Evaluation of human umbilical vein endothelial cells growth onto heparin-modified electrospun vascular grafts

Int J Biol Macromol. 2021 May 15;179:567-575. doi: 10.1016/j.ijbiomac.2021.03.008. Epub 2021 Mar 3.


One of the main challenges of cardiovascular tissue engineering is the development of bioresorbable and compliant small-diameter vascular grafts (SDVG) for patients where autologous grafts are not an option. In this work, electrospun bilayered bioresorbable SDVG based on blends of poly(L-lactic acid) (PLLA) and segmented polyurethane (PHD) were prepared and evaluated. The inner layer of these SDVG was surface-modified with heparin, following a methodology involving PHD urethane functional groups. Heparin was selected as anticoagulant agent, and also due to its ability to promote human umbilical vein endothelial cells (HUVECs) growth and to inhibit smooth muscle cells over-proliferation, main cause of neointimal hyperplasia and restenosis. Immobilized heparin was quantified and changes in SDVG microstructure were investigated through SEM. Tensile properties of the heparin-functionalized SDVG resembled those of saphenous vein. Vascular grafts were seeded with HUVECs and cultured on a flow-perfusion bioreactor to analyze the effect of heparin on graft endothelization under simulated physiological-like conditions. The analysis of endothelial cells attachment and gene expression (Real-Time PCR) pointed out that the surface functionalization with heparin successfully promoted a stable and functional endothelial cell layer.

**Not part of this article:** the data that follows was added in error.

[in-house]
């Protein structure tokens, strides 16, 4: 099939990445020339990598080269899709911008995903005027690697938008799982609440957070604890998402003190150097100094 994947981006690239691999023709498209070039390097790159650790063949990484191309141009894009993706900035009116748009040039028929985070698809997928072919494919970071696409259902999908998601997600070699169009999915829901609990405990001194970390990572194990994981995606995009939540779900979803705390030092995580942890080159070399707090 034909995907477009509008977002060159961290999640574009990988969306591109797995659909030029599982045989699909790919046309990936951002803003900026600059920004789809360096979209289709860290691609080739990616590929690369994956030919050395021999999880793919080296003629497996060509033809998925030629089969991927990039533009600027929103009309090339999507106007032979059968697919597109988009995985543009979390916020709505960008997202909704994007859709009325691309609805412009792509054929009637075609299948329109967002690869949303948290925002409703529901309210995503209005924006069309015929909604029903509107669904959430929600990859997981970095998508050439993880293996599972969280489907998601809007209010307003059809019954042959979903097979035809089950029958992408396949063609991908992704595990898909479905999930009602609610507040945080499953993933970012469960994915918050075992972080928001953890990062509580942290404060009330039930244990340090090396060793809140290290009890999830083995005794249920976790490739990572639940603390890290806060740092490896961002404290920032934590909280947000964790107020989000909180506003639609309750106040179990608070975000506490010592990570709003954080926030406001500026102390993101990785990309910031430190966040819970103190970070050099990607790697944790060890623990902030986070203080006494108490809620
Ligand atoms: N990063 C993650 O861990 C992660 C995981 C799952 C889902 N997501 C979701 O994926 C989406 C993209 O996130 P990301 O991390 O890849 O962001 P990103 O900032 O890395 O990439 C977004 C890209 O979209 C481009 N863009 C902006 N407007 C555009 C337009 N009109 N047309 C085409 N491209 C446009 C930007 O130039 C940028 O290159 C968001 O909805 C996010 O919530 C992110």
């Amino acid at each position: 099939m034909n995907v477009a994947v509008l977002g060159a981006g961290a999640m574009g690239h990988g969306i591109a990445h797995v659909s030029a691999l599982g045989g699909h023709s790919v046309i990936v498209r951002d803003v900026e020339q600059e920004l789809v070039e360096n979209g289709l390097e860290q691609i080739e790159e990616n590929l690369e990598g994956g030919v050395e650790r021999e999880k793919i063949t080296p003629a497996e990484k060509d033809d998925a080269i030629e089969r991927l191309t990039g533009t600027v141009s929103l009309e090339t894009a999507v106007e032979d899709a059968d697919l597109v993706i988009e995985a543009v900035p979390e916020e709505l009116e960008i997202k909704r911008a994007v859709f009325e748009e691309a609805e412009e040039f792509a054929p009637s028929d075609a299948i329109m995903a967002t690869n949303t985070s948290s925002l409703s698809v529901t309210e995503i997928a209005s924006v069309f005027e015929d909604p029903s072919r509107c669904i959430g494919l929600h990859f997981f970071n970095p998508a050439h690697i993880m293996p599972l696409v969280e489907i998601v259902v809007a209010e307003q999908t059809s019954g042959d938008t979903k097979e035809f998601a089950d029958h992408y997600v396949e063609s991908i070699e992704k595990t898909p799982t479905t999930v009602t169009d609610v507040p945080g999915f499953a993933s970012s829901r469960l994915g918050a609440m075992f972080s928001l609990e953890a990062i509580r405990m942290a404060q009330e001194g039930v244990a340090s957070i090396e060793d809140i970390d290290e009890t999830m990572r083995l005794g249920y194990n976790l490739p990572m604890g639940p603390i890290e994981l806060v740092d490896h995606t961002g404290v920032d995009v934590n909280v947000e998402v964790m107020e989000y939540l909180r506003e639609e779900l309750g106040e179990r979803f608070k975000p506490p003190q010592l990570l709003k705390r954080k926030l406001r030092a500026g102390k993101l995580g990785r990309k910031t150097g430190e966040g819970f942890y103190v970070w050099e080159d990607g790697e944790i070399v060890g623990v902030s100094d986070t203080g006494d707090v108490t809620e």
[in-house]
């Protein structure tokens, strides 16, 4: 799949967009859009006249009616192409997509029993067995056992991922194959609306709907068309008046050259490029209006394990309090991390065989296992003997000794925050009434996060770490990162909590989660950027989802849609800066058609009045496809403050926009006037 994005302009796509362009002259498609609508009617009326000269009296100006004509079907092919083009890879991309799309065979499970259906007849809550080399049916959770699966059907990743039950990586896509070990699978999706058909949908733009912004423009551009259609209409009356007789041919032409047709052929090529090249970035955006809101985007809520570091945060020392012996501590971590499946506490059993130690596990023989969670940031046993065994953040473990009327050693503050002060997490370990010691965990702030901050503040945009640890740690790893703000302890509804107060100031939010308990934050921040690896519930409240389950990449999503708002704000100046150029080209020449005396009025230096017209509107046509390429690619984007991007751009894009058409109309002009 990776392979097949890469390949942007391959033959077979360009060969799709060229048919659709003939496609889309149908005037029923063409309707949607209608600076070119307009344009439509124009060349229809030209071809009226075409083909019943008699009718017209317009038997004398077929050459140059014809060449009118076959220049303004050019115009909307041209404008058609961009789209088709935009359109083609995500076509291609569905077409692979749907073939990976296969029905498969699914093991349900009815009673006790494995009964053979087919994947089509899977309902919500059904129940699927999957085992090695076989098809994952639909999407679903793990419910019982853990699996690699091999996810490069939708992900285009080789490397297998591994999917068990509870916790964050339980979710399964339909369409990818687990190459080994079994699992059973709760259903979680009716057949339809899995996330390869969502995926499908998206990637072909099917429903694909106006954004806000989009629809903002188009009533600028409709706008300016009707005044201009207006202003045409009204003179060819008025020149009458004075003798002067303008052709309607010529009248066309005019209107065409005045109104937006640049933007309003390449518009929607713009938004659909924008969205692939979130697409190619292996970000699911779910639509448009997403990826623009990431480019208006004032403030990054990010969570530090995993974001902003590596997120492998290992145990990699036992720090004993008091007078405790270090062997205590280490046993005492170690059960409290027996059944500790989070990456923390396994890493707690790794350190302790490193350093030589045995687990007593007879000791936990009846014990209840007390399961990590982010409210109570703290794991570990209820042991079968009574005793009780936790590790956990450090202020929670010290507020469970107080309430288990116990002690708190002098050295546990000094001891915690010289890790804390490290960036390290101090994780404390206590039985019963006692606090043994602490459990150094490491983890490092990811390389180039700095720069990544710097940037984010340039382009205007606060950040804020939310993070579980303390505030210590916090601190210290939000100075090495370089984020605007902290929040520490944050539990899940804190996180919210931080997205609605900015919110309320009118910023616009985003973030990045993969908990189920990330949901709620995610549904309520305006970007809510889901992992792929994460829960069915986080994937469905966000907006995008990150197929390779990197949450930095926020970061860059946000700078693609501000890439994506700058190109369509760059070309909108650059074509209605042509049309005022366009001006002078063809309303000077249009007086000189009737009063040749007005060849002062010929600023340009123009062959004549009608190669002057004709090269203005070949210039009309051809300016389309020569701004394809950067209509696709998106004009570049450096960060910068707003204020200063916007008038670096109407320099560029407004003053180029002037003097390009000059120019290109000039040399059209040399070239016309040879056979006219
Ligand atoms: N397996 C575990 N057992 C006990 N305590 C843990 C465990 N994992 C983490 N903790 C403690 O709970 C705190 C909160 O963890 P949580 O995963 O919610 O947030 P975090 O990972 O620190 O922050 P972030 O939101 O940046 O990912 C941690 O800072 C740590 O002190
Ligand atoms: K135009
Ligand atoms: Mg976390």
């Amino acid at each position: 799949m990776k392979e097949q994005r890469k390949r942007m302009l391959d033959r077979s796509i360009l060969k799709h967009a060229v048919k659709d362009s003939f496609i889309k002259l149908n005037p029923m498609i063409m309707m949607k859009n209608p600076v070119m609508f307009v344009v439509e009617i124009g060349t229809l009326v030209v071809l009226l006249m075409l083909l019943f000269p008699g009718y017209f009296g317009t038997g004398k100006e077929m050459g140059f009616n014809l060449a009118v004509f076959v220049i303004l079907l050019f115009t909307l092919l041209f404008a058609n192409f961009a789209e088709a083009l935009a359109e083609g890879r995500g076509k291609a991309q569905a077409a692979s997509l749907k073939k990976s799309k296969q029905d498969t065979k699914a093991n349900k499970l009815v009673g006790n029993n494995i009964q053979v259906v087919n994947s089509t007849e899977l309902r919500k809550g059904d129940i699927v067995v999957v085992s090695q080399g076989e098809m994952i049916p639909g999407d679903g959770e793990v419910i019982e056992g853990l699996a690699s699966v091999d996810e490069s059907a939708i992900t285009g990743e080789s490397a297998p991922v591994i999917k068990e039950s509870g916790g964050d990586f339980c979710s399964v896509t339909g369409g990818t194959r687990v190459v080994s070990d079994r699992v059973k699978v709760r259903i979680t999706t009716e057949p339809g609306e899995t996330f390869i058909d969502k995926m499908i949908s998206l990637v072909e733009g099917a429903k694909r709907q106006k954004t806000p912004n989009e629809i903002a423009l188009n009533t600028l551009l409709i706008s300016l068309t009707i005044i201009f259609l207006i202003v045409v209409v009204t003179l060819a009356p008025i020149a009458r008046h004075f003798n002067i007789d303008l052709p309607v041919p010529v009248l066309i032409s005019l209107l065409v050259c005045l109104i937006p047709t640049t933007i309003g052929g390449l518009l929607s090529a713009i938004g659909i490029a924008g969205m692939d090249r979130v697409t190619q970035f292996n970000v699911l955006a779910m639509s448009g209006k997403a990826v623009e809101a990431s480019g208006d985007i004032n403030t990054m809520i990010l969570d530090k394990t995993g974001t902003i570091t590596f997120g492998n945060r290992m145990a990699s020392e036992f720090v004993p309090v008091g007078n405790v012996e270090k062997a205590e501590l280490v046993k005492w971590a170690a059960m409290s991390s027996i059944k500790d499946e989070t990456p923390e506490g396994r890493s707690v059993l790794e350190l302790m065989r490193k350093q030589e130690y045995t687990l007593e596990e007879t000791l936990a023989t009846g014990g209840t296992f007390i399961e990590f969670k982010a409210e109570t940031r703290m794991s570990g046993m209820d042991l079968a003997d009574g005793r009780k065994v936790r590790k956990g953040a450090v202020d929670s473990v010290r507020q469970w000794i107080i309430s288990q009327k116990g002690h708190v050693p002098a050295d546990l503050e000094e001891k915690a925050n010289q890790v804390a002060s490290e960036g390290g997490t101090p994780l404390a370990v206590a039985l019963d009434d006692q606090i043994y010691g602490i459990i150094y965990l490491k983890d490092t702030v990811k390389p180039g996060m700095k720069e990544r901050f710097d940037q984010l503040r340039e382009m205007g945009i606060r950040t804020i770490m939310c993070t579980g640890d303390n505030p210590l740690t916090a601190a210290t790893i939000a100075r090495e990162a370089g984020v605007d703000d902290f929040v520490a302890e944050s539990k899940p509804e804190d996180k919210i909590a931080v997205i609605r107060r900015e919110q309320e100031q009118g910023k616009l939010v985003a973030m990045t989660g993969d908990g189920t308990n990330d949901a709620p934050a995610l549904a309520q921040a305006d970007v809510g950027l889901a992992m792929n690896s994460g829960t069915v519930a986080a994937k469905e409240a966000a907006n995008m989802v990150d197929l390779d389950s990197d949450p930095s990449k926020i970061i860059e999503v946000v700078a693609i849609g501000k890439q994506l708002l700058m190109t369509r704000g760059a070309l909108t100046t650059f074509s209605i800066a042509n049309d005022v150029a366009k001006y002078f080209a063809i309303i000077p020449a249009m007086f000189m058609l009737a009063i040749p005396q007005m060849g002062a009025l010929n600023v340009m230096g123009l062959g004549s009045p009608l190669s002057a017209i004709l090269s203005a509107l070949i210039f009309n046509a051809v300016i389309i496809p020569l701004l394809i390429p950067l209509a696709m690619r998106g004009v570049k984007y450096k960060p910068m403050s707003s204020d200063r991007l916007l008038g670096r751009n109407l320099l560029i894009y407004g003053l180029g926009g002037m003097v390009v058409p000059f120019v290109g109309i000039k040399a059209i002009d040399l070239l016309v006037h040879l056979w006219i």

Keywords: Biological characterization; Bioresorbable vascular grafts; Heparin; Human umbilical vein endothelial cells (HUVECs); Surface modification.

MeSH terms

  • Anticoagulants / metabolism*
  • Bioprosthesis*
  • Blood Vessel Prosthesis*
  • Heparin / metabolism*
  • Human Umbilical Vein Endothelial Cells / cytology*
  • Humans
  • Polyesters / chemistry
  • Polyurethanes / chemistry
  • Tissue Engineering / methods*


  • Anticoagulants
  • Polyesters
  • Polyurethanes
  • poly(lactide)
  • Heparin